Tart:
A tasting term describing a wine high in acidity. Often displayed by young, unripe wines.

Tartaric acid:
The most important acid found in grapes.

Tasting flight:
Refers to a selection of wines, usually between three and eight glasses, but sometimes as many as fifty, presented for the purpose of sampling and comparison.

Tears:
See "legs".

Terroir:
French for "soil", the physical and geographical characteristics of a particular vineyard site that give the resultant wine its unique properties.

Texture:
A tasting term for the mouthfeel of wine on the palate.

Thief:
A tubular instrument for removing a sample from a cask or barrel. Also called a pipe.

Toast:
The charcoal that is burned into the inside of wine casks. To toast refers to that process. It also refers to the practice of drinking an alcohol beverage along with wishing good health or other good fortune.

Trocken:
German for "dry".

Trockenbeerenauslese:
German for "dry berry selected". A type of German wine made from vine-dried grapes. Such grapes can be so rare that it can take a skilled picker a day to gather enough for just one bottle.

Tun:
A wine cask that holds approximately, two butts, or 252 U.S. gallons.

Typicity:
A wine tasting term used to describe how much a wine expresses the typical characteristics of the varietal.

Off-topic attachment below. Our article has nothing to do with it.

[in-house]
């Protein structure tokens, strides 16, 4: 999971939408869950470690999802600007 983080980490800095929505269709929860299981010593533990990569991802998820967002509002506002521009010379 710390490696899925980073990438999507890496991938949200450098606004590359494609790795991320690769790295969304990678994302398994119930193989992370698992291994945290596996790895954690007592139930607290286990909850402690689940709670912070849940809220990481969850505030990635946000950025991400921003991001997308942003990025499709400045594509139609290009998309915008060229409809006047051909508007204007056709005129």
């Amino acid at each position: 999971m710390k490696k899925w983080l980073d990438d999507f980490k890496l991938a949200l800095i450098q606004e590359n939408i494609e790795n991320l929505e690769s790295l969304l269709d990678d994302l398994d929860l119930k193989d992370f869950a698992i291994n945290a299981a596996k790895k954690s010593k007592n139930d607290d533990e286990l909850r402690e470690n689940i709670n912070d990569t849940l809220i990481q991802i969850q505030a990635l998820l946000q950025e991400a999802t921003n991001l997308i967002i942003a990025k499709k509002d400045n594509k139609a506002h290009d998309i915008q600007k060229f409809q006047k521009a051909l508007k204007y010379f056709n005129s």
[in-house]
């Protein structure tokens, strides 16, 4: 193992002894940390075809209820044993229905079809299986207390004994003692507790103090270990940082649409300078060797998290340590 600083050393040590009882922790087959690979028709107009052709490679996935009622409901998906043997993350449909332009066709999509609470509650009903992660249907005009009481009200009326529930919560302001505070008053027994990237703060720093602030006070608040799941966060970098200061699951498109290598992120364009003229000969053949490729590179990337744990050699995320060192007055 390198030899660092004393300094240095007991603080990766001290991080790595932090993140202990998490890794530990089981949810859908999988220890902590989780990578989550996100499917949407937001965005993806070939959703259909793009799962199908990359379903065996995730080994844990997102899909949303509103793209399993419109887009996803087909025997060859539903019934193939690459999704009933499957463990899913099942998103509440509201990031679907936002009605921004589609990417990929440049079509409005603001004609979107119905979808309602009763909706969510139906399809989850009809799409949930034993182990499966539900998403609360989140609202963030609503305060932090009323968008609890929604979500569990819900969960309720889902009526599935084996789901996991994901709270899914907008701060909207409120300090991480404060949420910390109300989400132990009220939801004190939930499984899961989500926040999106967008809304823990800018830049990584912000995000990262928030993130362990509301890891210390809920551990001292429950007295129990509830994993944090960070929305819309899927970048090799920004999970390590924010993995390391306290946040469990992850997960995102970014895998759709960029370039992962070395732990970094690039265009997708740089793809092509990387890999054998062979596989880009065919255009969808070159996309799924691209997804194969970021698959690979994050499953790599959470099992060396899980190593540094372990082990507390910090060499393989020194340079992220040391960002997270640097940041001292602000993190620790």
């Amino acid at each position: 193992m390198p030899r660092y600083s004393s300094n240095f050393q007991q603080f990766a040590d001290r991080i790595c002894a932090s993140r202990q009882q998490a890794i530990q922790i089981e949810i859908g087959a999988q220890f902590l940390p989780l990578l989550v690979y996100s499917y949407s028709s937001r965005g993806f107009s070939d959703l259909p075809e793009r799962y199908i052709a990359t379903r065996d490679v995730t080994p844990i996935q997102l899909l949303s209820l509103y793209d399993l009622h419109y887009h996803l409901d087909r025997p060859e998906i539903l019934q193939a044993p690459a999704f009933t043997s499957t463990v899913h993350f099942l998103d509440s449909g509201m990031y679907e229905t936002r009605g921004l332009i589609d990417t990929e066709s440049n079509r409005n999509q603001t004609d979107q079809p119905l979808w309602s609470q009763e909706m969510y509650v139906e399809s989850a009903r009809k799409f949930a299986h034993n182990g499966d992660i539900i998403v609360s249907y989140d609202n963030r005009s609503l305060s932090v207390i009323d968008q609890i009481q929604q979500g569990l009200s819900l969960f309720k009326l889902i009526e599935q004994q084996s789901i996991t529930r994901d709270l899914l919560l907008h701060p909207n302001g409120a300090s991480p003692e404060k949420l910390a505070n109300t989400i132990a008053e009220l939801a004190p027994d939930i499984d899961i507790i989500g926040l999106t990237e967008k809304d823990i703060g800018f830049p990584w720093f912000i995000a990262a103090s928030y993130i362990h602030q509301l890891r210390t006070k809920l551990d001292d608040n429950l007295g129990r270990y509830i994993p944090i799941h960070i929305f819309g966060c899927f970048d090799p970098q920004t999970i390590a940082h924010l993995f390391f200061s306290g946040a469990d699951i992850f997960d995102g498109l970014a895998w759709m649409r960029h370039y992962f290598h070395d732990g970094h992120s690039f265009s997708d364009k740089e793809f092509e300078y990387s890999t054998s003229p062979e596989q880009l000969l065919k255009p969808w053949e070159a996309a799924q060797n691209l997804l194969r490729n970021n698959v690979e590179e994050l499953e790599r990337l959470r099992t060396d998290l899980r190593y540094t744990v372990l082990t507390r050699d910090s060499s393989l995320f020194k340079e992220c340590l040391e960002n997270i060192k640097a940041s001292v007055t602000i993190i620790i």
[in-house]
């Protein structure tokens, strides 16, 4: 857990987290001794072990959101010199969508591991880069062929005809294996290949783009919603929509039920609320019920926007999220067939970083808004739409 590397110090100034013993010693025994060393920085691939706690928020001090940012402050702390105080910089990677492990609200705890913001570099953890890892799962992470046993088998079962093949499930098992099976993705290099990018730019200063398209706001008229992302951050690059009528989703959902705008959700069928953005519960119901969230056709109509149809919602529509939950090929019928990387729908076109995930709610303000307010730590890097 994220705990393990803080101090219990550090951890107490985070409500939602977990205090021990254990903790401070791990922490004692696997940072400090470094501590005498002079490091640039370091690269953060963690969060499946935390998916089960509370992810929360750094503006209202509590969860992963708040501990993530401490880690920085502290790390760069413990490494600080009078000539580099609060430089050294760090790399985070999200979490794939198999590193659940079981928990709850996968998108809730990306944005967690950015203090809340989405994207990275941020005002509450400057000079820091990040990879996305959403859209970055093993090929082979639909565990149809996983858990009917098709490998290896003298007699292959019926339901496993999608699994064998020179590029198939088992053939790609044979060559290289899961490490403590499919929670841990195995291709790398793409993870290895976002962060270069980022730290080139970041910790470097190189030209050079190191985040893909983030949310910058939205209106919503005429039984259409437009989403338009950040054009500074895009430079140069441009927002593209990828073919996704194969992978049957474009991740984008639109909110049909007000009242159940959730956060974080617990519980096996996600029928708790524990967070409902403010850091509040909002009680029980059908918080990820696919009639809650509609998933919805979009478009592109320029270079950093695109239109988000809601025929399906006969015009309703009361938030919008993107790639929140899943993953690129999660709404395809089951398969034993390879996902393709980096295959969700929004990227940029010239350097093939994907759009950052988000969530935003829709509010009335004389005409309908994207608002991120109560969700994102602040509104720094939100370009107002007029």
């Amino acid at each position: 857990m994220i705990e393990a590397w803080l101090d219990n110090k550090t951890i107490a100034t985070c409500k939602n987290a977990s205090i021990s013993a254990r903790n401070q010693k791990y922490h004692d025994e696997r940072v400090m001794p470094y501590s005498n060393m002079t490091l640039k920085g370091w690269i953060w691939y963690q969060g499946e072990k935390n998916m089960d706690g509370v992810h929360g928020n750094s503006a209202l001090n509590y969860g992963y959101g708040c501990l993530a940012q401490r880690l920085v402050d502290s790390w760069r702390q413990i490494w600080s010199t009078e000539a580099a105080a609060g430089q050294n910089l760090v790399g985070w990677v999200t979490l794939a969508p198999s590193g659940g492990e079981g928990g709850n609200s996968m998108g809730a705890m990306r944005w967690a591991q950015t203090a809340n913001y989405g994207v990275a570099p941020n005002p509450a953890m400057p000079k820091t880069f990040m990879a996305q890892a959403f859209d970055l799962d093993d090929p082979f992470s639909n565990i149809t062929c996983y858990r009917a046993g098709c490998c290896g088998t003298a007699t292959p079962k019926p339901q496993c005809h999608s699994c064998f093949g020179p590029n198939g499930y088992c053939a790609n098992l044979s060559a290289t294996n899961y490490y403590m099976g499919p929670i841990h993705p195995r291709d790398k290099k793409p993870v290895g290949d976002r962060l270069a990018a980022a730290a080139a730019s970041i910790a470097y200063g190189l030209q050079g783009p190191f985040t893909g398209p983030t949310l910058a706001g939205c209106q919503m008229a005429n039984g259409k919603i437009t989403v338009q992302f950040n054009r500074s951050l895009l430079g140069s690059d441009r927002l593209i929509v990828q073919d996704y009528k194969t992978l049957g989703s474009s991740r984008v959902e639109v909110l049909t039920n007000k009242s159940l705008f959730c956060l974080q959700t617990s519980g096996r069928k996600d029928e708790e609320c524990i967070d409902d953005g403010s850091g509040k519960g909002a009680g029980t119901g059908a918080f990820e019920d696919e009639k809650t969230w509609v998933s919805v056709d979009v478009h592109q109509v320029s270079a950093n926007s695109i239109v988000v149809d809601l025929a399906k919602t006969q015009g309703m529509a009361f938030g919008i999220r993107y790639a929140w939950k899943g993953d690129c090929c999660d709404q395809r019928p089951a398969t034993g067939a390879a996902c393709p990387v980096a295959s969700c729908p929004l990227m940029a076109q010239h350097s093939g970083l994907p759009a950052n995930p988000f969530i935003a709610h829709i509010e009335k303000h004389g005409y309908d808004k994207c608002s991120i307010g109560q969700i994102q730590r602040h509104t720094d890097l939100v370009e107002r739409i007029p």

U
Ullage:
Also known as headspace, the unfilled space in a wine bottle, barrel, or tank.

Unoaked:
Also known as unwooded, refers to wines that have been matured without contact with wood/oak such as in aging barrels.

V
Varietal:
Wines made from a single grape variety.

Vermouth:
A fortified wine that has been flavoured with as many as 40 herbs and spices.

Vertical and horizontal wine tasting:
In a vertical tasting, different vintages of the same wine type from the same winery are tasted. This emphasizes differences between various vintages. In a horizontal tasting, the wines are all from the same vintage but are from different wineries. Keeping wine variety or type and wine region the same helps emphasize differences in winery styles.

Vigneron:
French for vine grower.

Vin:
French for wine.

Viña:
Spanish for vineyard.

Vine:
A plant on which grapes grow.

Vinegar:
A sour-tasting, highly acidic, liquid made from the oxidation of ethanol in wine, cider, beer, fermented fruit juice, or nearly any other liquid containing alcohol.

Vineyard:
A place where grape vines are grown for wine making purposes.